Law School Addresses Diversity With New Program
Fordham Law School has announced a new program that it hopes will promote opportunity and diversity within the legal profession.
The Fordham Legal Education and Access Program (LEAP) combines legal skills development with experiential opportunities. The goal of the program is to expose underrepresented students from Fordham and other institutions to key aspects of law, legal institutions, and legal practice at the local, state, and national levels, according to a press release by Fordham Law.
“We have created an intensive learning experience aimed at opening the door to legal education and the legal profession for students who otherwise would be locked out,” says Professor Kimani Paul-Emile, who previously chaired the Law School’s Diversity and Inclusion Committee at Fordham Law School, in the press release. “The goal is to diversify Fordham Law School and the broader legal community.”
LEAP students spend three summers and two academic years in the program, where they will focus on legal skills development, legal writing training, and connecting with professionals in the legal profession.
The first summer consists of legal courses in core areas such as property and contracts. In the following summers, LEAP students partake in internships with non-profit organizations, government-based institutions, or private law firms.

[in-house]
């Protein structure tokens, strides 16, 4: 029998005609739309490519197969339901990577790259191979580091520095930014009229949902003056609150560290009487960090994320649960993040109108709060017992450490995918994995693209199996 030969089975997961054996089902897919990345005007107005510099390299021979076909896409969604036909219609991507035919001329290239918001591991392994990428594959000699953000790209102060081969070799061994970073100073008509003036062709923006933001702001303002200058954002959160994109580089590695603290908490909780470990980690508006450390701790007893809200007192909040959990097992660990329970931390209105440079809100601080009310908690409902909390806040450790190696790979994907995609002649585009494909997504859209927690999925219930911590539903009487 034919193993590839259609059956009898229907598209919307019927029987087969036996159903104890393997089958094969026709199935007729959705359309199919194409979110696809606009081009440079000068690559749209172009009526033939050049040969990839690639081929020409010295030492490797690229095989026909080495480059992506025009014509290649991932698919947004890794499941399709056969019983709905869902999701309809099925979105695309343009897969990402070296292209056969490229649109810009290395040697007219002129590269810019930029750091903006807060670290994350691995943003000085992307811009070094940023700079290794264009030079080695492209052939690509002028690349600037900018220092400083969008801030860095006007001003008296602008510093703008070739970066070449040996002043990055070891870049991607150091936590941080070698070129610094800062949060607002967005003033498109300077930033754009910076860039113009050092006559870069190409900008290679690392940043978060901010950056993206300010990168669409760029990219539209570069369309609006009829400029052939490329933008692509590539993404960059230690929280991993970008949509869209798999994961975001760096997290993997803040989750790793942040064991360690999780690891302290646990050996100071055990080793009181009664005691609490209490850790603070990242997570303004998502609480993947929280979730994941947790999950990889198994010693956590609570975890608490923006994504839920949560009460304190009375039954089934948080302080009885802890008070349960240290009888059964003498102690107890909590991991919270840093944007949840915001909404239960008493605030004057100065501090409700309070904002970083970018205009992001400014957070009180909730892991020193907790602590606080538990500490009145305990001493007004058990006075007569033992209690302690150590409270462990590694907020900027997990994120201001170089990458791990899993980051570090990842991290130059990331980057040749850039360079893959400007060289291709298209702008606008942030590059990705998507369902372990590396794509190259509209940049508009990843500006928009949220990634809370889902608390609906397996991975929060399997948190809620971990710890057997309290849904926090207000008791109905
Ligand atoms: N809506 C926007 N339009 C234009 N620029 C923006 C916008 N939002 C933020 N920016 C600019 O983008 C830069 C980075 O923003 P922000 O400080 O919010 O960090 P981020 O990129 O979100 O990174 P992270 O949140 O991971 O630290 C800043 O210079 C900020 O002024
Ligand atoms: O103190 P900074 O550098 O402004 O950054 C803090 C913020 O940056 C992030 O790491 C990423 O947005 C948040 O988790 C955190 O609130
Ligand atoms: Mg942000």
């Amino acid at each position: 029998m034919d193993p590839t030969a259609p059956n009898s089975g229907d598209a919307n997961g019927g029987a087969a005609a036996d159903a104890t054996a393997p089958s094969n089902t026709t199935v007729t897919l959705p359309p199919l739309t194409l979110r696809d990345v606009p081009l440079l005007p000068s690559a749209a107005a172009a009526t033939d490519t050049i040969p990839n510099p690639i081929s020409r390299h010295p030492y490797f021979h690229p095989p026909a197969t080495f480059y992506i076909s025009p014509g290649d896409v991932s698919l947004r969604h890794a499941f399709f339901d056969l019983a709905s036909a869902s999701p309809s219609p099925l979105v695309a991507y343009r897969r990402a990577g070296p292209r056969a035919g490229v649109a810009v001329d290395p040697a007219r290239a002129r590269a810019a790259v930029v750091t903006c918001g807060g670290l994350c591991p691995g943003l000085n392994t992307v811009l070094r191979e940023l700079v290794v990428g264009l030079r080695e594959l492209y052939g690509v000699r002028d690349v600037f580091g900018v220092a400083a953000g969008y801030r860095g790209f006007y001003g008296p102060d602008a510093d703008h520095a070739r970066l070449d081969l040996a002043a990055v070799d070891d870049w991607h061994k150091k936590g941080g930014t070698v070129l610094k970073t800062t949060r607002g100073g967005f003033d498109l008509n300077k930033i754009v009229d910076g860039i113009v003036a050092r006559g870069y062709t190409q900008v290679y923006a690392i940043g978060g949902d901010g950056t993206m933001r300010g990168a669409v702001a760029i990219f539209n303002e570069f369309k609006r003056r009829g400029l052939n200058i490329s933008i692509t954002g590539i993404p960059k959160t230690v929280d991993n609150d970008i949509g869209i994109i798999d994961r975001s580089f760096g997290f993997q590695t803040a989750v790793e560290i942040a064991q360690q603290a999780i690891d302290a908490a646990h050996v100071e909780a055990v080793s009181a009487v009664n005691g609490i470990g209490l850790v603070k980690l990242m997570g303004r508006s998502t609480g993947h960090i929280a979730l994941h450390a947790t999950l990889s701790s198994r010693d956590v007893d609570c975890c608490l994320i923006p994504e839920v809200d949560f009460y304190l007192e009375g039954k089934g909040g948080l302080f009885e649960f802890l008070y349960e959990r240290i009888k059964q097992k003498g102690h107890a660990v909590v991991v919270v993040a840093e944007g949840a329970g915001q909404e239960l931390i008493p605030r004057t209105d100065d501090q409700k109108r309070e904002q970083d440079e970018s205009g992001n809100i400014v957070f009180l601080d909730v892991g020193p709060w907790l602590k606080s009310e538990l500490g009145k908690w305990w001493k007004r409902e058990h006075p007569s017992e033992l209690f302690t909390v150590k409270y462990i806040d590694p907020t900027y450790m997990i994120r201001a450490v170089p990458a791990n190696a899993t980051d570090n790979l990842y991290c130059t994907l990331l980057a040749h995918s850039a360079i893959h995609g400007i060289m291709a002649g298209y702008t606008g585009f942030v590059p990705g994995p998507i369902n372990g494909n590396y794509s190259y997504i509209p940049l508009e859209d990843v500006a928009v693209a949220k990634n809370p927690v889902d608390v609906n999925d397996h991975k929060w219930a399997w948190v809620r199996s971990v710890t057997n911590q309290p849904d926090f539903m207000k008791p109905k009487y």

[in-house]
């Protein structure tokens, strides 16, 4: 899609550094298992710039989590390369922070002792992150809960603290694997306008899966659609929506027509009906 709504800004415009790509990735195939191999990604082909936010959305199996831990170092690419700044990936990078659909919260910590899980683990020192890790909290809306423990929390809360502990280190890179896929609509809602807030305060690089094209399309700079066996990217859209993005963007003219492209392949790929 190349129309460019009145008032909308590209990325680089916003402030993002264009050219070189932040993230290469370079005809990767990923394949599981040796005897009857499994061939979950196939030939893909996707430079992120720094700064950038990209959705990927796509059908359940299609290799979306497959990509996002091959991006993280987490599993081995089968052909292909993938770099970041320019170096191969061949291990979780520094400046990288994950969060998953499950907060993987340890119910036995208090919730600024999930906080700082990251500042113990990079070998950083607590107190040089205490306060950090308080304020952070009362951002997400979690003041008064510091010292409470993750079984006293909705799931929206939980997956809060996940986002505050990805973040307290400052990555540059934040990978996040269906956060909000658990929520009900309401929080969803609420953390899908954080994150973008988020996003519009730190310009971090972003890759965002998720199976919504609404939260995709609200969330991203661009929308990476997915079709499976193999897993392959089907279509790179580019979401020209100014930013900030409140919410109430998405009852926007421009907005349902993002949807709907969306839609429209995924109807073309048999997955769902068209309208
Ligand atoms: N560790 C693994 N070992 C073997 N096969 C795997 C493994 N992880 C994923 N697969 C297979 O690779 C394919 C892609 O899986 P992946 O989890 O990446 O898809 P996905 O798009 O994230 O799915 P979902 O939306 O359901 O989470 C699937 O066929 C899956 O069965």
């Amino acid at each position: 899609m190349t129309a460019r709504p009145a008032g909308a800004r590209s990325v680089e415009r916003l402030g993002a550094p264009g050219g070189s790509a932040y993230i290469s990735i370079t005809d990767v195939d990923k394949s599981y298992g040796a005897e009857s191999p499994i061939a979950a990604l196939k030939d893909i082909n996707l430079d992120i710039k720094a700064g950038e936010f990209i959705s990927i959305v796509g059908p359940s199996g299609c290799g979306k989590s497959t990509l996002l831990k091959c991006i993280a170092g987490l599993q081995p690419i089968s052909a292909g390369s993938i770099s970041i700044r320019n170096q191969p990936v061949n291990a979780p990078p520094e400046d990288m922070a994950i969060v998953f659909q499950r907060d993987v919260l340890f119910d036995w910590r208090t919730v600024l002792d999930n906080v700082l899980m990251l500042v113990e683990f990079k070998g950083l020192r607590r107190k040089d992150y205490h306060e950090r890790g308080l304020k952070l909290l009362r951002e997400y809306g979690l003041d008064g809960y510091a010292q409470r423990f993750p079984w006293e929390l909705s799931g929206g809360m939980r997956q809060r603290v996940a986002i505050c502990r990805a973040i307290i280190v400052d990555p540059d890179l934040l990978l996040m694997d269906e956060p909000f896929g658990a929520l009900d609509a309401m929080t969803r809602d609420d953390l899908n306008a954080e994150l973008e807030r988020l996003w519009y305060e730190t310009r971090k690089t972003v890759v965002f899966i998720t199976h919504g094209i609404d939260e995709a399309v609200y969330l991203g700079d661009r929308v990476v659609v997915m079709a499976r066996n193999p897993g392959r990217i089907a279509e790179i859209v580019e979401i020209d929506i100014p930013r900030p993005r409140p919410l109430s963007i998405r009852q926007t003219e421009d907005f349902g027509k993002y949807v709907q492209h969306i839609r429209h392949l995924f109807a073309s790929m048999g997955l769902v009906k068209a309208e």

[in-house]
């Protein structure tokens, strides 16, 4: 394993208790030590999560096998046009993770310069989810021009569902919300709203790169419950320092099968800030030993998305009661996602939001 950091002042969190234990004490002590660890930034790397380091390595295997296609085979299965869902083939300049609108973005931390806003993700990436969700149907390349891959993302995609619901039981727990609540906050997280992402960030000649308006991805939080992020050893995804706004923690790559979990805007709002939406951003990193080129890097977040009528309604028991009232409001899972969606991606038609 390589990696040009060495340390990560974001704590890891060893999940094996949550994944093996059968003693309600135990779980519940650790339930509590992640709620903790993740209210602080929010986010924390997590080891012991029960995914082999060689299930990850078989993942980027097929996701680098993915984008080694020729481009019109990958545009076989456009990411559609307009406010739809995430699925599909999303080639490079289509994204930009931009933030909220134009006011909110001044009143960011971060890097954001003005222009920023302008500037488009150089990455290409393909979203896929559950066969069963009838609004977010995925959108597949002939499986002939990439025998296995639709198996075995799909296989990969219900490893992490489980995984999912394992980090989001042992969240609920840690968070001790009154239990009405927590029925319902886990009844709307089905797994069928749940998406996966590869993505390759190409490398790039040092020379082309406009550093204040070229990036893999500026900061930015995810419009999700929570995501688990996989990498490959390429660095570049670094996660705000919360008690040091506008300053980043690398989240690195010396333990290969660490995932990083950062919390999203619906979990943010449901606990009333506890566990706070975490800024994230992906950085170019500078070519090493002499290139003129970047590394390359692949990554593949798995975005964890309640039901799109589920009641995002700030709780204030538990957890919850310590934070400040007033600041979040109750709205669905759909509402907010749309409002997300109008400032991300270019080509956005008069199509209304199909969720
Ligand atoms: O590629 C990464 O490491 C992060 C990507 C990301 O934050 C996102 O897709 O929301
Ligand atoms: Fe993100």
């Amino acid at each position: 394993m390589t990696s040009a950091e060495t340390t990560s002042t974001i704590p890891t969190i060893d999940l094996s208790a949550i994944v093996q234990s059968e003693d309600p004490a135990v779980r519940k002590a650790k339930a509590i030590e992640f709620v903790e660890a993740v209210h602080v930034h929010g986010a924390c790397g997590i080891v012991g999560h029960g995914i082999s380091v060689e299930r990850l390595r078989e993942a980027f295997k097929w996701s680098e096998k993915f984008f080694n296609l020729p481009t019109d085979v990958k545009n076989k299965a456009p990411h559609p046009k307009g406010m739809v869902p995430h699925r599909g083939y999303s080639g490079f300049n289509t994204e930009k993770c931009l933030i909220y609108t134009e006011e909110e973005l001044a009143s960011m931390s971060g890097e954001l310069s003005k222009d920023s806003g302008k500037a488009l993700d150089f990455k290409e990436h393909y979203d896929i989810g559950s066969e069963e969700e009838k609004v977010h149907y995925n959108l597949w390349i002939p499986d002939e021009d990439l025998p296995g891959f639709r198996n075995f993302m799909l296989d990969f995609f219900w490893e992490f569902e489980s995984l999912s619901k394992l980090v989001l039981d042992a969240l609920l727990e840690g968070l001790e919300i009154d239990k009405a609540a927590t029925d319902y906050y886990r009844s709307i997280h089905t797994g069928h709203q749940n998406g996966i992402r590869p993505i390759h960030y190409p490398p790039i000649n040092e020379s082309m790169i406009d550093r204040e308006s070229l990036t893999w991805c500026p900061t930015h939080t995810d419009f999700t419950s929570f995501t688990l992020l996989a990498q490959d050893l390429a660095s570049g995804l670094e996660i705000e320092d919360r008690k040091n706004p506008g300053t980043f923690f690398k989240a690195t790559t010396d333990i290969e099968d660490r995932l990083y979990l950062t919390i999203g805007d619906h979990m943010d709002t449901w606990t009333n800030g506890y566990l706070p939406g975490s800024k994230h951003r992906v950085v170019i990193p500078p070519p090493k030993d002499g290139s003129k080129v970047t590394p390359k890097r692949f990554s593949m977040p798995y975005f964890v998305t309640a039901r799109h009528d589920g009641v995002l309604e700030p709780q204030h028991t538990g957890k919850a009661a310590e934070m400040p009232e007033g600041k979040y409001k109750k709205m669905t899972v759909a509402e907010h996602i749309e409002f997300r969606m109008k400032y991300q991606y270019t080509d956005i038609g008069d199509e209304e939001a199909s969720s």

The first cohort of LEAP students made their debut this past week by participating in Fordham’s Pre-Law Institute, a summer program that exposes students to the rigors of law school.
REACHING A WIDER STUDENT BASE
This year’s debut cohort of LEAP students consists of ten students from eight different New York colleges.
According to Fordham, the majority of the cohort is first-generation college students who represent a range of racial, economic, and religious-based diversity.
Professor Robin Lenhardt, current chair of diversity and inclusion and faculty director of the Center on Race, Law and Justice, says the program aims to address the lack of diversity in the legal profession.
“The legal profession continues to suffer from a severe lack of diversity, and many students who would make great lawyers continue to encounter many obstacles that block their paths to a legal career,” Lenhardt says in the press release. “This program will hopefully open a pipeline funneling strong, diverse students into law for years to come.”
Sources: Fordham Law, Fordham Law